5 Things to Check Out Before Relocating for Retirement

view of a beautiful private...
ShutterstockJust because you love to vacation in a place doesn't necessarily mean that it's the ideal spot for your retirement.
By Joe Udo

Earlier this month, we visited the Big Island of Hawaii for a week and had a great vacation. We went to the beaches, saw turtles, visited Kilauea volcano, snorkeled and just had a blast. We have been to Hawaii a few times now, and every time we visit I want to move there. The weather is warm, the sun is shining and people are friendly. What could be better? Unfortunately, we can't move right now, but Hawaii might be a good retirement destination for us when we're both fully retired.

Retirement is the perfect time to relocate for many of us. Not being tied down to a particular location anymore makes relocation a real possibility. Most retirees stay put in the same location because they've built a network of friends and acquaintances over many years. However, some retirees take a chance and move to a different city, state or even overseas. They might want to be

Everyday life at home is quite a bit different from a vacation, and you need to check if your destination can support your lifestyle.

closer to their family, save money by moving to a more affordable town or maybe they're just looking for a change of scenery.

Of course, deciding to move after a great vacation is probably a bad idea. Experiencing life as a tourist is much more fun than being a local. Here are five things to consider before retiring to a new location:

Check with your partner. The first thing you need to do is get on the same page with your partner. Sometimes we assume our spouses would like to relocate, too. Your spouse probably has a whole set of requirements that you haven't thought of. She or he might not even want to relocate at all. It is best to sit down and talk about what both of you would like before getting invested in a particular location. My wife enjoyed our trip to Hawaii, but would she really move there? I'm not so sure.

Amenities. When we go on vacation, we try to have fun and enjoy it as much as possible. Money is less of a concern, and we try to do all the touristy things. Everyday life at home is quite a bit different from a vacation, and you need to check if your destination can support your lifestyle. Some people enjoy theaters, museums and ethnic food. If you like all the amenities a big city offers, then moving to Kona, Hawaii probably isn't the right move for you. On the other hand, if you like a relaxed lifestyle and enjoy nature, then it might be an ideal retirement destination. You need to figure out what you want to do in retirement and see if the new location is a good fit.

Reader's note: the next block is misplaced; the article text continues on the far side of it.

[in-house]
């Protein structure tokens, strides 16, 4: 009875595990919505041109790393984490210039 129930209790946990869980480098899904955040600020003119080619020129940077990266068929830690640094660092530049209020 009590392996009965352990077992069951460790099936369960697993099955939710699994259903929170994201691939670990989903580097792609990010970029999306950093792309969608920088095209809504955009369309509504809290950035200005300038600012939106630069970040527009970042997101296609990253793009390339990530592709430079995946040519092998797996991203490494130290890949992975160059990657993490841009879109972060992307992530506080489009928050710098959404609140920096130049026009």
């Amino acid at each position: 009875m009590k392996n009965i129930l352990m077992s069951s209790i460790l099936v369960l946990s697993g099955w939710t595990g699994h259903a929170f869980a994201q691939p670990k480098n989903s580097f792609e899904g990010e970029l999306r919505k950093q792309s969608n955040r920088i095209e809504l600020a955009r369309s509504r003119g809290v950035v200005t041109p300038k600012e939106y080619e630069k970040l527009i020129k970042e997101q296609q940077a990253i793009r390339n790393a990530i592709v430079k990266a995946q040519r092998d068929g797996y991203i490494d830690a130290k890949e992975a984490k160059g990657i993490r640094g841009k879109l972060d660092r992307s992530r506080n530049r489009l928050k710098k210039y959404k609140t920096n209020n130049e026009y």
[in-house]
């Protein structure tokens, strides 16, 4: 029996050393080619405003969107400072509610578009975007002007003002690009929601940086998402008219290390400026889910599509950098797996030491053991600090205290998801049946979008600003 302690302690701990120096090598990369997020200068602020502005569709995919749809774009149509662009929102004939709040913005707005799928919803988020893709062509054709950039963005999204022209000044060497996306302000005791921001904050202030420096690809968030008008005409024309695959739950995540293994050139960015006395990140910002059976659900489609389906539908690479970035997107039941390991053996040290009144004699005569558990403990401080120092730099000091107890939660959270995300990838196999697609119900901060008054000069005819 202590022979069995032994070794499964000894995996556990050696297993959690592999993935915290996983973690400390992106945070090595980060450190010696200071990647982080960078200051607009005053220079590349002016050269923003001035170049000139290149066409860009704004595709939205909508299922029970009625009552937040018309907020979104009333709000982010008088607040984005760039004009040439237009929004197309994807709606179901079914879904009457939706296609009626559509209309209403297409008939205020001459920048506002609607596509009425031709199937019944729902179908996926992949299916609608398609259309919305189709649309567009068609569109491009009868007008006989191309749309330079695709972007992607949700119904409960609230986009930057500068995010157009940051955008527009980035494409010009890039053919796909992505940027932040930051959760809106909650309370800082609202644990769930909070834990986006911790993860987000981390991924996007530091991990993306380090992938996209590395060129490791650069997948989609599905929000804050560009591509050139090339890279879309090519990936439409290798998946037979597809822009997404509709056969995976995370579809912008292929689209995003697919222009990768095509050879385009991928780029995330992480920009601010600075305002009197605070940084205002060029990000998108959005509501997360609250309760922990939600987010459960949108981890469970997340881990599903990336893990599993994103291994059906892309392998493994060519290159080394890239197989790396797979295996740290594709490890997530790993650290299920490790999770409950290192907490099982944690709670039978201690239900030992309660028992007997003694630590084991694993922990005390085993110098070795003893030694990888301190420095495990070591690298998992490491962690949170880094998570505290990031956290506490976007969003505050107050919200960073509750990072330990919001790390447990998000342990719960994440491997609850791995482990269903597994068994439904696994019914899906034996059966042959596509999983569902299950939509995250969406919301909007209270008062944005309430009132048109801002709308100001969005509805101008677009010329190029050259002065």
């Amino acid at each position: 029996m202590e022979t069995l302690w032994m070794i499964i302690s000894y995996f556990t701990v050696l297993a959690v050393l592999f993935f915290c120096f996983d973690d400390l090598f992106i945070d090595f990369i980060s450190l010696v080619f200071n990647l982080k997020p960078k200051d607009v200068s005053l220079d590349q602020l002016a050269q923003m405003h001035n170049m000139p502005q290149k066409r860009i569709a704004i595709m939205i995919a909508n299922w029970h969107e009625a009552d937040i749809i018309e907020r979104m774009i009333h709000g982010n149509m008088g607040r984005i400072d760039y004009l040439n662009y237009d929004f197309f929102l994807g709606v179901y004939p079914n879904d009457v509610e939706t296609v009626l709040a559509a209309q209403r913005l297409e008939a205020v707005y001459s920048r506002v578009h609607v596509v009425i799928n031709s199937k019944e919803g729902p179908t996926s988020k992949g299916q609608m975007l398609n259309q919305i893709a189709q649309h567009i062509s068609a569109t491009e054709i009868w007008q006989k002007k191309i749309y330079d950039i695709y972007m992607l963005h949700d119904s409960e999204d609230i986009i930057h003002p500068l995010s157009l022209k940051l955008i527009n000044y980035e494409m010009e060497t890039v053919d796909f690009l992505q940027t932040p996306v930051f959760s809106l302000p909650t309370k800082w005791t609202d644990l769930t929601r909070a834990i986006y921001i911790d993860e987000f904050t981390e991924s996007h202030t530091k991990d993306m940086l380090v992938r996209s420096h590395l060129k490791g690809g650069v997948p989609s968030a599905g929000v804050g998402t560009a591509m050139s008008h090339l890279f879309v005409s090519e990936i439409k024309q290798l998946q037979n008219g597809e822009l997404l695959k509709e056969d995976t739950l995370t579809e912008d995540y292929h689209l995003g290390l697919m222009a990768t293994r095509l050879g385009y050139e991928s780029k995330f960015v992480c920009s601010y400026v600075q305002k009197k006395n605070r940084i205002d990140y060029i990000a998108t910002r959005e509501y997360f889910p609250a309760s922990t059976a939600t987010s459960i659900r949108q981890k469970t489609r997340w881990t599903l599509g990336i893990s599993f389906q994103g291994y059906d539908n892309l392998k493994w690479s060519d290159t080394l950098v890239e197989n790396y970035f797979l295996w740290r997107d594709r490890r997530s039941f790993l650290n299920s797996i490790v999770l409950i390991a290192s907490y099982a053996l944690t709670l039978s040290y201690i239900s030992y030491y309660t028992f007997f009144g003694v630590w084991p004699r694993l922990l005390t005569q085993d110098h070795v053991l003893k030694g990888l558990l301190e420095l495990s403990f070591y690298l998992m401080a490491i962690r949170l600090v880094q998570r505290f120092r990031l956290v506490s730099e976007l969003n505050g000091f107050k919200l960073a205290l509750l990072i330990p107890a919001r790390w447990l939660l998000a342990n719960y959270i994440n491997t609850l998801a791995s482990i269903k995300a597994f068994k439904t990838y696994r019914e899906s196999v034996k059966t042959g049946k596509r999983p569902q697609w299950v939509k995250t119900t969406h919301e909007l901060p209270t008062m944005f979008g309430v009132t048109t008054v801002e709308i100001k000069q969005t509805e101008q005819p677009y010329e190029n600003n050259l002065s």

Rent for a while. To fully explore a town like a local, you need to live there for a while. A one- or two-week vacation is barely enough time to see the sights and get familiar with the main roads. It's a good idea to visit during various seasons to see if you still like the town in summer and winter. Kona might be perfect in the winter, but it might be too hot and humid in the summer for some people. If possible, try renting for two or three months so you can explore the town like a local and see if it lives up to your expectations. The town might not have the grocery store you like, or perhaps the traffic is worse than you thought. It's much easier to evaluate a location after living there for a few months.

Cost of living. One advantage to moving is the possibility of lowering your cost of living. Hawaii is a bad destination in this case because everything is more expensive and they have a pretty high state income tax. Check housing prices, tax codes, medical costs and other cost of living items to see if you can afford a particular location. Most of us probably would rather move to a more affordable location after retirement due to the reduction in income.

Family. If you're relocating to be near family, you need to check if they are planning to stay put. Even if they intend to stay put, life throws curve balls pretty frequently. If your children move for employment or other reasons, would you move along with them? Another way to lower the cost of living is to combine households, so talk with your children to see if they are receptive to this idea.

It's easy to fall in love with a particular place when you're on vacation, but living there can be entirely different. Relocating is a great option when you retire, but you still need to do your homework before making a big investment in a home. There is no substitute for experiencing life as a local for a while to see if you'll really be able to enjoy a potential new location in retirement.

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